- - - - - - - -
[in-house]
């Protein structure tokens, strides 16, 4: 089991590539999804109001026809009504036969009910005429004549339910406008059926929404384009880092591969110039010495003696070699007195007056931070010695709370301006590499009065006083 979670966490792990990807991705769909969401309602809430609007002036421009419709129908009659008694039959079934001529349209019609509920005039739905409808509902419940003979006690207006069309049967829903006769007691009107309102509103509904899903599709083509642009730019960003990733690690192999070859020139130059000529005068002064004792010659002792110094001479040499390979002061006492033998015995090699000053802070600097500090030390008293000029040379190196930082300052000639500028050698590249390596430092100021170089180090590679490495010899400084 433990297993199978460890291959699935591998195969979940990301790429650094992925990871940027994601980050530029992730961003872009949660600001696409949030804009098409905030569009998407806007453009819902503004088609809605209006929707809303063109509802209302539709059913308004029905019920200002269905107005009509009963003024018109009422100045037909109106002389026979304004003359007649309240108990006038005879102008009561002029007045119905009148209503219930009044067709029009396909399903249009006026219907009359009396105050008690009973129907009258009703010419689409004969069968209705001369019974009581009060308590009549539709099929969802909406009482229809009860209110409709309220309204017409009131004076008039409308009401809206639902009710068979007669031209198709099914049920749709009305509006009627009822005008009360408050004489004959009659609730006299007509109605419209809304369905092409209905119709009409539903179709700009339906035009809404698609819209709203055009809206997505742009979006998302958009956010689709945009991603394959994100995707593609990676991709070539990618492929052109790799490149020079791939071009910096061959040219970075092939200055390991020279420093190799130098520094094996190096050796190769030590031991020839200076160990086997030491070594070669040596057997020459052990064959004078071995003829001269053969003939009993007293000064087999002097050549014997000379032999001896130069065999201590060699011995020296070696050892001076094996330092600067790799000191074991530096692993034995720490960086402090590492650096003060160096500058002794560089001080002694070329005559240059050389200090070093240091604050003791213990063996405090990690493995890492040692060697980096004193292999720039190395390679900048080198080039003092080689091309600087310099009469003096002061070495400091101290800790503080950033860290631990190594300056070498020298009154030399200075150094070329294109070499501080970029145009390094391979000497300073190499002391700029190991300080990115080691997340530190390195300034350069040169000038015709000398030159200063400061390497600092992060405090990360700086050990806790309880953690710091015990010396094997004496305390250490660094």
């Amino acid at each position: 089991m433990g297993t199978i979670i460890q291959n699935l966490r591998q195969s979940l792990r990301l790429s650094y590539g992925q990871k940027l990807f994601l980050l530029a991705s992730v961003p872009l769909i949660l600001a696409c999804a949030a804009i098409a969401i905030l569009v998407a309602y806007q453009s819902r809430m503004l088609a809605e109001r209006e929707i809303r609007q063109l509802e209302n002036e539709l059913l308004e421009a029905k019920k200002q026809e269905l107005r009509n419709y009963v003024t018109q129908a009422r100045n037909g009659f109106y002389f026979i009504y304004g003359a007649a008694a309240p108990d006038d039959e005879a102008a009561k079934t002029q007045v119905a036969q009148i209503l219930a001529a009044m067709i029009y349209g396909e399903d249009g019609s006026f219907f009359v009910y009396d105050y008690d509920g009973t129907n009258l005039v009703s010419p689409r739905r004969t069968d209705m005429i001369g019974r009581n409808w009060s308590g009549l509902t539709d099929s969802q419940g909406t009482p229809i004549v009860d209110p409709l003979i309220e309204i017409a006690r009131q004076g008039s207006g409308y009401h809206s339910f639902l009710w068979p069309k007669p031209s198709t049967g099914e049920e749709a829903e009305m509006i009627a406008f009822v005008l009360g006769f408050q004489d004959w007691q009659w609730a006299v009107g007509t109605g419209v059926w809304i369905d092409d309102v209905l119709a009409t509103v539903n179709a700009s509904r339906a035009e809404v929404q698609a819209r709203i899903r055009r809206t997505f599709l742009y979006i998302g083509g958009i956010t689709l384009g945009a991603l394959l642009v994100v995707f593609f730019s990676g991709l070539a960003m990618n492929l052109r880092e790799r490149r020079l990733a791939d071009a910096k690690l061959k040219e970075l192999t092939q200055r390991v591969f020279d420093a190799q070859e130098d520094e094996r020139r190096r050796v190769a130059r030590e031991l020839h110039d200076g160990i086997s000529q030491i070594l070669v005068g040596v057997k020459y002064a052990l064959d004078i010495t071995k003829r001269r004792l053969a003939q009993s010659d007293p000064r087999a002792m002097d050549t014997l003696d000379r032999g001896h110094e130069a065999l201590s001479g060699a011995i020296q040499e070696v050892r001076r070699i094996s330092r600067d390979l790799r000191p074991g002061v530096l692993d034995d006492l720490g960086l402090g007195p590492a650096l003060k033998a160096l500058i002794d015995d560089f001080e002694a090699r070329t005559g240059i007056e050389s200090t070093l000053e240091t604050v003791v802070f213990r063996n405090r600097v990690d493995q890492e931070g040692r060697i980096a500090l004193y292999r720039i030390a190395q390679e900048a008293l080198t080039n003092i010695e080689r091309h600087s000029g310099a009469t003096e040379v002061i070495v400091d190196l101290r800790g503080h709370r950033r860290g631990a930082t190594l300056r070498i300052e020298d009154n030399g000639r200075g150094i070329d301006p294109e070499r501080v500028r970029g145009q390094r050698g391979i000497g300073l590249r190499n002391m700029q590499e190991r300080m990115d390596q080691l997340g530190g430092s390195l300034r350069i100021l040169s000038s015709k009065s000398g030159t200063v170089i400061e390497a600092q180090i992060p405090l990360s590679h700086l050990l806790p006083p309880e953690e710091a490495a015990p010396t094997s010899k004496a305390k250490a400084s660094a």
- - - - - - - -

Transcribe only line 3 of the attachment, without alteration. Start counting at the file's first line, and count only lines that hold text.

């Amino acid at each position: 089991m433990g297993t199978i979670i460890q291959n699935l966490r591998q195969s979940l792990r990301l790429s650094y590539g992925q990871k940027l990807f994601l980050l530029a991705s992730v961003p872009l769909i949660l600001a696409c999804a949030a804009i098409a969401i905030l569009v998407a309602y806007q453009s819902r809430m503004l088609a809605e109001r209006e929707i809303r609007q063109l509802e209302n002036e539709l059913l308004e421009a029905k019920k200002q026809e269905l107005r009509n419709y009963v003024t018109q129908a009422r100045n037909g009659f109106y002389f026979i009504y304004g003359a007649a008694a309240p108990d006038d039959e005879a102008a009561k079934t002029q007045v119905a036969q009148i209503l219930a001529a009044m067709i029009y349209g396909e399903d249009g019609s006026f219907f009359v009910y009396d105050y008690d509920g009973t129907n009258l005039v009703s010419p689409r739905r004969t069968d209705m005429i001369g019974r009581n409808w009060s308590g009549l509902t539709d099929s969802q419940g909406t009482p229809i004549v009860d209110p409709l003979i309220e309204i017409a006690r009131q004076g008039s207006g409308y009401h809206s339910f639902l009710w068979p069309k007669p031209s198709t049967g099914e049920e749709a829903e009305m509006i009627a406008f009822v005008l009360g006769f408050q004489d004959w007691q009659w609730a006299v009107g007509t109605g419209v059926w809304i369905d092409d309102v209905l119709a009409t509103v539903n179709a700009s509904r339906a035009e809404v929404q698609a819209r709203i899903r055009r809206t997505f599709l742009y979006i998302g083509g958009i956010t689709l384009g945009a991603l394959l642009v994100v995707f593609f730019s990676g991709l070539a960003m990618n492929l052109r880092e790799r490149r020079l990733a791939d071009a910096k690690l061959k040219e970075l192999t092939q200055r390991v591969f020279d420093a190799q070859e130098d520094e094996r020139r190096r050796v190769a130059r030590e031991l020839h110039d200076g160990i086997s000529q030491i070594l070669v005068g040596v057997k020459y002064a052990l064959d004078i010495t071995k003829r001269r004792l053969a003939q009993s010659d007293p000064r087999a002792m002097d050549t014997l003696d000379r032999g001896h110094e130069a065999l201590s001479g060699a011995i020296q040499e070696v050892r001076r070699i094996s330092r600067d390979l790799r000191p074991g002061v530096l692993d034995d006492l720490g960086l402090g007195p590492a650096l003060k033998a160096l500058i002794d015995d560089f001080e002694a090699r070329t005559g240059i007056e050389s200090t070093l000053e240091t604050v003791v802070f213990r063996n405090r600097v990690d493995q890492e931070g040692r060697i980096a500090l004193y292999r720039i030390a190395q390679e900048a008293l080198t080039n003092i010695e080689r091309h600087s000029g310099a009469t003096e040379v002061i070495v400091d190196l101290r800790g503080h709370r950033r860290g631990a930082t190594l300056r070498i300052e020298d009154n030399g000639r200075g150094i070329d301006p294109e070499r501080v500028r970029g145009q390094r050698g391979i000497g300073l590249r190499n002391m700029q590499e190991r300080m990115d390596q080691l997340g530190g430092s390195l300034r350069i100021l040169s000038s015709k009065s000398g030159t200063v170089i400061e390497a600092q180090i992060p405090l990360s590679h700086l050990l806790p006083p309880e953690e710091a490495a015990p010396t094997s010899k004496a305390k250490a400084s660094a």